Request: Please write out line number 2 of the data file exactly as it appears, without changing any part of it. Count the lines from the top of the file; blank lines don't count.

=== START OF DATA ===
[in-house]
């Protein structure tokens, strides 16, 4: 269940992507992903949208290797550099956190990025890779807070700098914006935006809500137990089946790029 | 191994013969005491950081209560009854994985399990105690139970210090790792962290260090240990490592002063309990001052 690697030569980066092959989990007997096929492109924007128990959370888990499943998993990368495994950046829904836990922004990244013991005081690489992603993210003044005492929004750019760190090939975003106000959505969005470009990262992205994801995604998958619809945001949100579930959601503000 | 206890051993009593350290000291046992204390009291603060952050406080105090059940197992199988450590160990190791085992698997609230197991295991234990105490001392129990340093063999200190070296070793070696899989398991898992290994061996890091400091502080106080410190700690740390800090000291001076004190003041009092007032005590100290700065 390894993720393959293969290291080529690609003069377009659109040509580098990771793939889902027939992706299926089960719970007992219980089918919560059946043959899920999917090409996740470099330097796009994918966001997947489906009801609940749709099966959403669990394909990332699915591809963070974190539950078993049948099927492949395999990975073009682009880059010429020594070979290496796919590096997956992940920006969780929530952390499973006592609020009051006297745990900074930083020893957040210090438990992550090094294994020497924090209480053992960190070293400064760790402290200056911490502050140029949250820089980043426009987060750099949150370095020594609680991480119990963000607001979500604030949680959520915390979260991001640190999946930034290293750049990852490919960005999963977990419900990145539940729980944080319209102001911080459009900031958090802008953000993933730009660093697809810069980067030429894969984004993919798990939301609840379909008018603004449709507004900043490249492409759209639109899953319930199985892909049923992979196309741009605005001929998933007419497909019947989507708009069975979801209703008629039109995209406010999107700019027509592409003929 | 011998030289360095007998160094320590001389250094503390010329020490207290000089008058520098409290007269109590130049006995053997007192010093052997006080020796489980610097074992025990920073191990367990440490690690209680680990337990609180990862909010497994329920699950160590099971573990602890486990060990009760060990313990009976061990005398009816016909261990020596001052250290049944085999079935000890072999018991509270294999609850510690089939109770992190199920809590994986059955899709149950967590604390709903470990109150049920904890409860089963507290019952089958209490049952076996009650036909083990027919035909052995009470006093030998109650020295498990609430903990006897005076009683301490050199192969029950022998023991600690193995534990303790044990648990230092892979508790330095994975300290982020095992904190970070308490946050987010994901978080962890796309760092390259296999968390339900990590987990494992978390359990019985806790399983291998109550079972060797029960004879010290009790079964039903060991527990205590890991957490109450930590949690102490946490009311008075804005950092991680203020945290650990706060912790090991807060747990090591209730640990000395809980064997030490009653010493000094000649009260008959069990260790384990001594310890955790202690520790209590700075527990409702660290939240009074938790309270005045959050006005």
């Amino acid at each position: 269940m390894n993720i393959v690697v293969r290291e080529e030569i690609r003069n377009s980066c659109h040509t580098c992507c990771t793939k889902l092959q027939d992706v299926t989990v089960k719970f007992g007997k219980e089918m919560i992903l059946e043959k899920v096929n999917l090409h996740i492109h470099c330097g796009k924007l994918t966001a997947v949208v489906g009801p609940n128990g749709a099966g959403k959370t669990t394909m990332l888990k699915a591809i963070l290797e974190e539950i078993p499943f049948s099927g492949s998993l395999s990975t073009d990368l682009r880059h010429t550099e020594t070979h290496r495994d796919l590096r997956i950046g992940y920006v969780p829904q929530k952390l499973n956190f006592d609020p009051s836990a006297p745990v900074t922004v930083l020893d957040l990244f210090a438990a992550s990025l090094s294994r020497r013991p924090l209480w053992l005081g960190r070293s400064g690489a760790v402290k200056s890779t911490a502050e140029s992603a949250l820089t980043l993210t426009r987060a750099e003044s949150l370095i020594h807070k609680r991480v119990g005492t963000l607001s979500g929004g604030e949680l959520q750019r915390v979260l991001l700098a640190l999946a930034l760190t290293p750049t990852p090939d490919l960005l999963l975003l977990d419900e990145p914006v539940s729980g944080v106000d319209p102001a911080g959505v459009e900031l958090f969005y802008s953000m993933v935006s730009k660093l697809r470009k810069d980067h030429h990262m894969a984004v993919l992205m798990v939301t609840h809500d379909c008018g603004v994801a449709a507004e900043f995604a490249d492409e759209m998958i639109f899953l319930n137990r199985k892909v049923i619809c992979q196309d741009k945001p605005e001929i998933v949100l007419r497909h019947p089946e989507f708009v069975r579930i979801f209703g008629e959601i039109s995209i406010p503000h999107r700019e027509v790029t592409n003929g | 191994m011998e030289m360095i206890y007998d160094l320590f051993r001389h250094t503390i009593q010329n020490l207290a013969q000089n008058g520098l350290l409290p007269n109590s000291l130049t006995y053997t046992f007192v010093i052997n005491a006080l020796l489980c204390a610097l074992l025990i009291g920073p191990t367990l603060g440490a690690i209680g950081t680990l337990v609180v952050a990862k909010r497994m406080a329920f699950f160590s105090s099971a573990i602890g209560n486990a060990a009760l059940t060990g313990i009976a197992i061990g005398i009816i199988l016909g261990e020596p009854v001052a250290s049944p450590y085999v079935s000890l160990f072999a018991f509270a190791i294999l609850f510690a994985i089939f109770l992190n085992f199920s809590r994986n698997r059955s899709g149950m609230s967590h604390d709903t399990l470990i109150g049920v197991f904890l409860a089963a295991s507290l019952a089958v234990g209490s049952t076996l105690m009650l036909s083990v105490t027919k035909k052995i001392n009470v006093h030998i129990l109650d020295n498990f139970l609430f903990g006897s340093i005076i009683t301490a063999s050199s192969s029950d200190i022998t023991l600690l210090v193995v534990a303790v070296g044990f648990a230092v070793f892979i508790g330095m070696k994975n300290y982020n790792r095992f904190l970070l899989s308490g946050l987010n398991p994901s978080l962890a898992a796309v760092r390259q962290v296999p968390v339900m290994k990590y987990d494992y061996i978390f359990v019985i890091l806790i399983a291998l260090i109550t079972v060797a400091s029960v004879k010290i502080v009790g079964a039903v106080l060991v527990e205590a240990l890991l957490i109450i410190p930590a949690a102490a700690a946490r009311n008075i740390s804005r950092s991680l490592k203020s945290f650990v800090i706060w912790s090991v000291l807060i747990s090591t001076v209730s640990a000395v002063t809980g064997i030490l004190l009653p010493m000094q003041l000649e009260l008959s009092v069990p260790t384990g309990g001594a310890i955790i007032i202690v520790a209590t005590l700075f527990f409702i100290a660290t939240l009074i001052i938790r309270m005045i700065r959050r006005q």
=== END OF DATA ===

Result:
């Protein structure tokens, strides 16, 4: 269940992507992903949208290797550099956190990025890779807070700098914006935006809500137990089946790029 | 191994013969005491950081209560009854994985399990105690139970210090790792962290260090240990490592002063309990001052 690697030569980066092959989990007997096929492109924007128990959370888990499943998993990368495994950046829904836990922004990244013991005081690489992603993210003044005492929004750019760190090939975003106000959505969005470009990262992205994801995604998958619809945001949100579930959601503000 | 206890051993009593350290000291046992204390009291603060952050406080105090059940197992199988450590160990190791085992698997609230197991295991234990105490001392129990340093063999200190070296070793070696899989398991898992290994061996890091400091502080106080410190700690740390800090000291001076004190003041009092007032005590100290700065 390894993720393959293969290291080529690609003069377009659109040509580098990771793939889902027939992706299926089960719970007992219980089918919560059946043959899920999917090409996740470099330097796009994918966001997947489906009801609940749709099966959403669990394909990332699915591809963070974190539950078993049948099927492949395999990975073009682009880059010429020594070979290496796919590096997956992940920006969780929530952390499973006592609020009051006297745990900074930083020893957040210090438990992550090094294994020497924090209480053992960190070293400064760790402290200056911490502050140029949250820089980043426009987060750099949150370095020594609680991480119990963000607001979500604030949680959520915390979260991001640190999946930034290293750049990852490919960005999963977990419900990145539940729980944080319209102001911080459009900031958090802008953000993933730009660093697809810069980067030429894969984004993919798990939301609840379909008018603004449709507004900043490249492409759209639109899953319930199985892909049923992979196309741009605005001929998933007419497909019947989507708009069975979801209703008629039109995209406010999107700019027509592409003929 | 011998030289360095007998160094320590001389250094503390010329020490207290000089008058520098409290007269109590130049006995053997007192010093052997006080020796489980610097074992025990920073191990367990440490690690209680680990337990609180990862909010497994329920699950160590099971573990602890486990060990009760060990313990009976061990005398009816016909261990020596001052250290049944085999079935000890072999018991509270294999609850510690089939109770992190199920809590994986059955899709149950967590604390709903470990109150049920904890409860089963507290019952089958209490049952076996009650036909083990027919035909052995009470006093030998109650020295498990609430903990006897005076009683301490050199192969029950022998023991600690193995534990303790044990648990230092892979508790330095994975300290982020095992904190970070308490946050987010994901978080962890796309760092390259296999968390339900990590987990494992978390359990019985806790399983291998109550079972060797029960004879010290009790079964039903060991527990205590890991957490109450930590949690102490946490009311008075804005950092991680203020945290650990706060912790090991807060747990090591209730640990000395809980064997030490009653010493000094000649009260008959069990260790384990001594310890955790202690520790209590700075527990409702660290939240009074938790309270005045959050006005």